Saturday, 10 December 2022

Excursus #9. (De-)sexualisation as an instrument for stereotyping the ethnically "other"

This is the text published in the exhibition catalogue. More texts of mine on the Dragon Lady, Butterfly, Mandingo, Uncle, Mammy, Jezebel stereotypes etc. are exhibited in the Caricature Museum Krems until 19th of February 2023.

Black … tall, athletic, strong, hypersexual, lusts after white women. Thus runs the narrative that turns Black men into feral savages and white women into the endangered objects of their desire. This narrative concurrently elevates white women to a generally valid female ideal and, tacitly but unmistakably, downgrades Black women to, at best, a second-rate alternative to this ethnocentric notion of beauty, an arbitrary and often contradictory mix of non-desirable, because desexualised , and unworthy of protection, because hypersexualised .

The Mandingo character was born at a moment that suited the white man. It pandered to rape myths in order to evoke fear and fury, the very emotions that can mobilise the masses and be instrumentalised to assert the white man's own interests—cloaked in the friendly guise of protecting women and serving the common weal. Protection is required when danger is looming—was actually the key message here. The muscle power of the enslaved Mandingo was useful on the plantation of the white man, but when Mandingo became a free individual, he had outlived his usefulness and the white man lived in fear that he might take his revenge by sexually assaulting white women.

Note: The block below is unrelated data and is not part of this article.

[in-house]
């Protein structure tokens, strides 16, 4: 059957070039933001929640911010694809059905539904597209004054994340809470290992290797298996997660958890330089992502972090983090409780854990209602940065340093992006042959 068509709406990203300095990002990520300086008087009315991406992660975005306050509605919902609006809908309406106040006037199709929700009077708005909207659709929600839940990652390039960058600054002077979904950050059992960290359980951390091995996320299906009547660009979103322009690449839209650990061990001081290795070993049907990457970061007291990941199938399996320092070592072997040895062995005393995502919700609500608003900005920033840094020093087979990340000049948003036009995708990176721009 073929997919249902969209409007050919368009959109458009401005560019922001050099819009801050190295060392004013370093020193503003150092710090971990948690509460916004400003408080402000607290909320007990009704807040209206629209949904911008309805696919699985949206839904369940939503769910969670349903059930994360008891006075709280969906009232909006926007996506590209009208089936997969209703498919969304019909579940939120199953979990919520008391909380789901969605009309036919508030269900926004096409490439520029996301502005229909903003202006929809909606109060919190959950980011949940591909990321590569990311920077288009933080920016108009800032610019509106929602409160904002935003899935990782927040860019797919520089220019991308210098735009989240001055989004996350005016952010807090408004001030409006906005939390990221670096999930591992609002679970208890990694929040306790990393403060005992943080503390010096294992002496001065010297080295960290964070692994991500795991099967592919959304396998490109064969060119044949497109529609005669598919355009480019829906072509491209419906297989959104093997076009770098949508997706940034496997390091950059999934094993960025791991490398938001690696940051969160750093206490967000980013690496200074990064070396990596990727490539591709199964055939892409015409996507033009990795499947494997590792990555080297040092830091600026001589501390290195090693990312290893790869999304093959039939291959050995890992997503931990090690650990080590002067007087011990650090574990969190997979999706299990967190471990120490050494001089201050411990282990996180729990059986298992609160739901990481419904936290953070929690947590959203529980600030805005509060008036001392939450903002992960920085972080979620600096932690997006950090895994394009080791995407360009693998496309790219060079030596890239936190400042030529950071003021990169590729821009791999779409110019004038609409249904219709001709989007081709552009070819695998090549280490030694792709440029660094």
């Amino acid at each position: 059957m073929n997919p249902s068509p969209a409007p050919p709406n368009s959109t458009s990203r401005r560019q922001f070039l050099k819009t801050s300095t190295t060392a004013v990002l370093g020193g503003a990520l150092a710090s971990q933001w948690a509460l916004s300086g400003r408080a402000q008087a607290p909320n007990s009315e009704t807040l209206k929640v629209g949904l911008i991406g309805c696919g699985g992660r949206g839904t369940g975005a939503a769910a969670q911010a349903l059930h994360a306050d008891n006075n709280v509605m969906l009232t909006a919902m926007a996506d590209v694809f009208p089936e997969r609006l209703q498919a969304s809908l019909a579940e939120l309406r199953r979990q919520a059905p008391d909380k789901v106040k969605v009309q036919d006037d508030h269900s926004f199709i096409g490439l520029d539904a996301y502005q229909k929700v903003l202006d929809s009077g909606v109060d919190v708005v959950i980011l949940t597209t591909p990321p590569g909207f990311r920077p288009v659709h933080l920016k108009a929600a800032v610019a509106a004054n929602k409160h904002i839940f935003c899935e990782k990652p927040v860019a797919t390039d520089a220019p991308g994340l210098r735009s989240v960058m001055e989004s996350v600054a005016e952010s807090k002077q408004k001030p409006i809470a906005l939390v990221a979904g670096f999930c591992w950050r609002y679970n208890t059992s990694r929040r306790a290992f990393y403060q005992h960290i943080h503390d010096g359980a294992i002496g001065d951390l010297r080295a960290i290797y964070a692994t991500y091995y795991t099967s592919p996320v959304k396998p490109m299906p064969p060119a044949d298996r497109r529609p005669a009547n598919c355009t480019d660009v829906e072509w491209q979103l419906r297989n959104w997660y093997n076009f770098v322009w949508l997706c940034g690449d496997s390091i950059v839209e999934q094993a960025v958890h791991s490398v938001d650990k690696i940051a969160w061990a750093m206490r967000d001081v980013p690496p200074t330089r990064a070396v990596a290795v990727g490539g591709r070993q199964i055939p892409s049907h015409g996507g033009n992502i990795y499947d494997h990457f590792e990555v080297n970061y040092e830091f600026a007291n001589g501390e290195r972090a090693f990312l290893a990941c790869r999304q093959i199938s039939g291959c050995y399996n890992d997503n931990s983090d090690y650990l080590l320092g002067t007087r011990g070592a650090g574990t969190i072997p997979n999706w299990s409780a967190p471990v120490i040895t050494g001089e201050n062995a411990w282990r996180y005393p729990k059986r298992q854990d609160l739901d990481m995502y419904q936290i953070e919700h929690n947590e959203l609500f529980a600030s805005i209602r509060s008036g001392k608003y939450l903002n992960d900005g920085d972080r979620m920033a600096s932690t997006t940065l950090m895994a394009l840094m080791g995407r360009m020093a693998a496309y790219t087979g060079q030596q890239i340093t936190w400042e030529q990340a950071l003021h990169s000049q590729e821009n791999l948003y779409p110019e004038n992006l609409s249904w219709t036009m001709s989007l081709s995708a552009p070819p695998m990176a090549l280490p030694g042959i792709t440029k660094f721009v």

Rape myths emerged when slaves became free and their freedom put social hierarchies and power asymmetries at risk. Basically, they were a paranoid reaction on the part of white men to an anticipated new order; instilling fear of a Black rapist was designed to serve as a prophylactic. After all, a world without slavery also meant political and economic participation for African Americans and thus endangered white supremacy. Moreover, it also meant the potential shattering of a sexual taboo involving the constellation of Black/male and white/female. Every effort was made to prevent this constellation, and crafting the image of the uninhibited, voracious Black rapist turned out to be a clever stratagem that also successfully instrumentalised sexual envy. Marketed under a catchy label, “new Negro crime”, the myth was disseminated by the Ku Klux Klan; while the—purported—aim was to protect white women and their purity, the actual motivation was to uphold the white power system. After all, rape of a white woman, even attempted rape, was only punishable by execution if the perpetrator was Black.

In this tradition white women assumed a complex role, being inferior as a gender to white men, but ethnically superior to Black men. They were able to harness this superiority by accusing a Black man of rape, even if their relationship was consensual. This course of action was taken, for instance, if relationships threatened to become public knowledge and the family’s reputation had to be protected. The practice of lynching helped to preserve order and regulated and controlled the behaviour and status of white women. The Mandingo stereotype legitimised executions and lynching. Today, it lives on in derivative forms as athlete, criminal or porn fantasy.